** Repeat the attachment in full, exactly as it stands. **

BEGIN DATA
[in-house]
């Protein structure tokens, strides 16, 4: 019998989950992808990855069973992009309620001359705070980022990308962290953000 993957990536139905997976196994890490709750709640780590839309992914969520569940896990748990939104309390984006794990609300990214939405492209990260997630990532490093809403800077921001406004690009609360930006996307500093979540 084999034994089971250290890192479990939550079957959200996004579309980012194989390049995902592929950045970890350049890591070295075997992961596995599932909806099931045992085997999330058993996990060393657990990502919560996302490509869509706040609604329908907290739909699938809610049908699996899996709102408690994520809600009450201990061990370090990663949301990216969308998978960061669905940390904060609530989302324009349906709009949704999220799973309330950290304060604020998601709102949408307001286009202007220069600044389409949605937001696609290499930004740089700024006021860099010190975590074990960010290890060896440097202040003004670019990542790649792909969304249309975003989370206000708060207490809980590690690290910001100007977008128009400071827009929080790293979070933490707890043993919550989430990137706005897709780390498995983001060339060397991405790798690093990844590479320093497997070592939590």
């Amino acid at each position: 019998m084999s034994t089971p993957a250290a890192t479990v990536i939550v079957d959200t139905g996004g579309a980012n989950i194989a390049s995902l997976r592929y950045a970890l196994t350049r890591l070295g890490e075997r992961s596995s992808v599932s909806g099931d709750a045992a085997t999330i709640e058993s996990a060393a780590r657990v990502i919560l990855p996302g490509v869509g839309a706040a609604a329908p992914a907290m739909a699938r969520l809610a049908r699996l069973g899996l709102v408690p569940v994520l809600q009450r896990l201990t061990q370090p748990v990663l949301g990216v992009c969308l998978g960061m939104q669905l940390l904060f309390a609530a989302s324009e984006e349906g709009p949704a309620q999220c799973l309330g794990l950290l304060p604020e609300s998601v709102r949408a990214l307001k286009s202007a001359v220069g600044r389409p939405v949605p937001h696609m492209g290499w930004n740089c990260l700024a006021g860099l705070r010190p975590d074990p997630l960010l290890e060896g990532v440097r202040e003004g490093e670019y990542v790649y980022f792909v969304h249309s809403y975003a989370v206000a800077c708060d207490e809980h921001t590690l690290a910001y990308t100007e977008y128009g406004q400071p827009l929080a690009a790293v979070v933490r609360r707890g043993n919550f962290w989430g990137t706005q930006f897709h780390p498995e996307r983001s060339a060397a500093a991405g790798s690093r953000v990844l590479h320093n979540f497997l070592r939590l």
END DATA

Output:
[in-house]
């Protein structure tokens, strides 16, 4: 019998989950992808990855069973992009309620001359705070980022990308962290953000 993957990536139905997976196994890490709750709640780590839309992914969520569940896990748990939104309390984006794990609300990214939405492209990260997630990532490093809403800077921001406004690009609360930006996307500093979540 084999034994089971250290890192479990939550079957959200996004579309980012194989390049995902592929950045970890350049890591070295075997992961596995599932909806099931045992085997999330058993996990060393657990990502919560996302490509869509706040609604329908907290739909699938809610049908699996899996709102408690994520809600009450201990061990370090990663949301990216969308998978960061669905940390904060609530989302324009349906709009949704999220799973309330950290304060604020998601709102949408307001286009202007220069600044389409949605937001696609290499930004740089700024006021860099010190975590074990960010290890060896440097202040003004670019990542790649792909969304249309975003989370206000708060207490809980590690690290910001100007977008128009400071827009929080790293979070933490707890043993919550989430990137706005897709780390498995983001060339060397991405790798690093990844590479320093497997070592939590």
């Amino acid at each position: 019998m084999s034994t089971p993957a250290a890192t479990v990536i939550v079957d959200t139905g996004g579309a980012n989950i194989a390049s995902l997976r592929y950045a970890l196994t350049r890591l070295g890490e075997r992961s596995s992808v599932s909806g099931d709750a045992a085997t999330i709640e058993s996990a060393a780590r657990v990502i919560l990855p996302g490509v869509g839309a706040a609604a329908p992914a907290m739909a699938r969520l809610a049908r699996l069973g899996l709102v408690p569940v994520l809600q009450r896990l201990t061990q370090p748990v990663l949301g990216v992009c969308l998978g960061m939104q669905l940390l904060f309390a609530a989302s324009e984006e349906g709009p949704a309620q999220c799973l309330g794990l950290l304060p604020e609300s998601v709102r949408a990214l307001k286009s202007a001359v220069g600044r389409p939405v949605p937001h696609m492209g290499w930004n740089c990260l700024a006021g860099l705070r010190p975590d074990p997630l960010l290890e060896g990532v440097r202040e003004g490093e670019y990542v790649y980022f792909v969304h249309s809403y975003a989370v206000a800077c708060d207490e809980h921001t590690l690290a910001y990308t100007e977008y128009g406004q400071p827009l929080a690009a790293v979070v933490r609360r707890g043993n919550f962290w989430g990137t706005q930006f897709h780390p498995e996307r983001s060339a060397a500093a991405g790798s690093r953000v990844l590479h320093n979540f497997l070592r939590l």